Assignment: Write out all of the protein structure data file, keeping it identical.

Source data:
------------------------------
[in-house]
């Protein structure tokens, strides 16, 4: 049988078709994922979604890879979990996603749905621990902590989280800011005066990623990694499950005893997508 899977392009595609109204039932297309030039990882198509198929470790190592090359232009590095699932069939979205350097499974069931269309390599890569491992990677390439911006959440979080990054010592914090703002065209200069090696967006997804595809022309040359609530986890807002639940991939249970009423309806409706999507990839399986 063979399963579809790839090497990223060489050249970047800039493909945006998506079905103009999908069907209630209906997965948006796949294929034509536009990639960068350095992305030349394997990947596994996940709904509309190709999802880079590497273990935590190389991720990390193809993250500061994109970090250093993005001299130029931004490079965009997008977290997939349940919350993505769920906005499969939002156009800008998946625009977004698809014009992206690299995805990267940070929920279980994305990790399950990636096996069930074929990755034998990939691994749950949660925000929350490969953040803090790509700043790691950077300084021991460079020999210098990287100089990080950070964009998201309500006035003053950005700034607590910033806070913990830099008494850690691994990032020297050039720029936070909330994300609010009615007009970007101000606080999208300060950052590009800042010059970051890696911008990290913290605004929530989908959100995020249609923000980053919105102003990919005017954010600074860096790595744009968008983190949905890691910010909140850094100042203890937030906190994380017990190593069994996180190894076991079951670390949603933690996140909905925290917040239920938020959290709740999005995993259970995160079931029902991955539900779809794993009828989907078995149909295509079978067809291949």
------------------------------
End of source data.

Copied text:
[in-house]
């Protein structure tokens, strides 16, 4: 049988078709994922979604890879979990996603749905621990902590989280800011005066990623990694499950005893997508 899977392009595609109204039932297309030039990882198509198929470790190592090359232009590095699932069939979205350097499974069931269309390599890569491992990677390439911006959440979080990054010592914090703002065209200069090696967006997804595809022309040359609530986890807002639940991939249970009423309806409706999507990839399986 063979399963579809790839090497990223060489050249970047800039493909945006998506079905103009999908069907209630209906997965948006796949294929034509536009990639960068350095992305030349394997990947596994996940709904509309190709999802880079590497273990935590190389991720990390193809993250500061994109970090250093993005001299130029931004490079965009997008977290997939349940919350993505769920906005499969939002156009800008998946625009977004698809014009992206690299995805990267940070929920279980994305990790399950990636096996069930074929990755034998990939691994749950949660925000929350490969953040803090790509700043790691950077300084021991460079020999210098990287100089990080950070964009998201309500006035003053950005700034607590910033806070913990830099008494850690691994990032020297050039720029936070909330994300609010009615007009970007101000606080999208300060950052590009800042010059970051890696911008990290913290605004929530989908959100995020249609923000980053919105102003990919005017954010600074860096790595744009968008983190949905890691910010909140850094100042203890937030906190994380017990190593069994996180190894076991079951670390949603933690996140909905925290917040239920938020959290709740999005995993259970995160079931029902991955539900779809794993009828989907078995149909295509079978067809291949």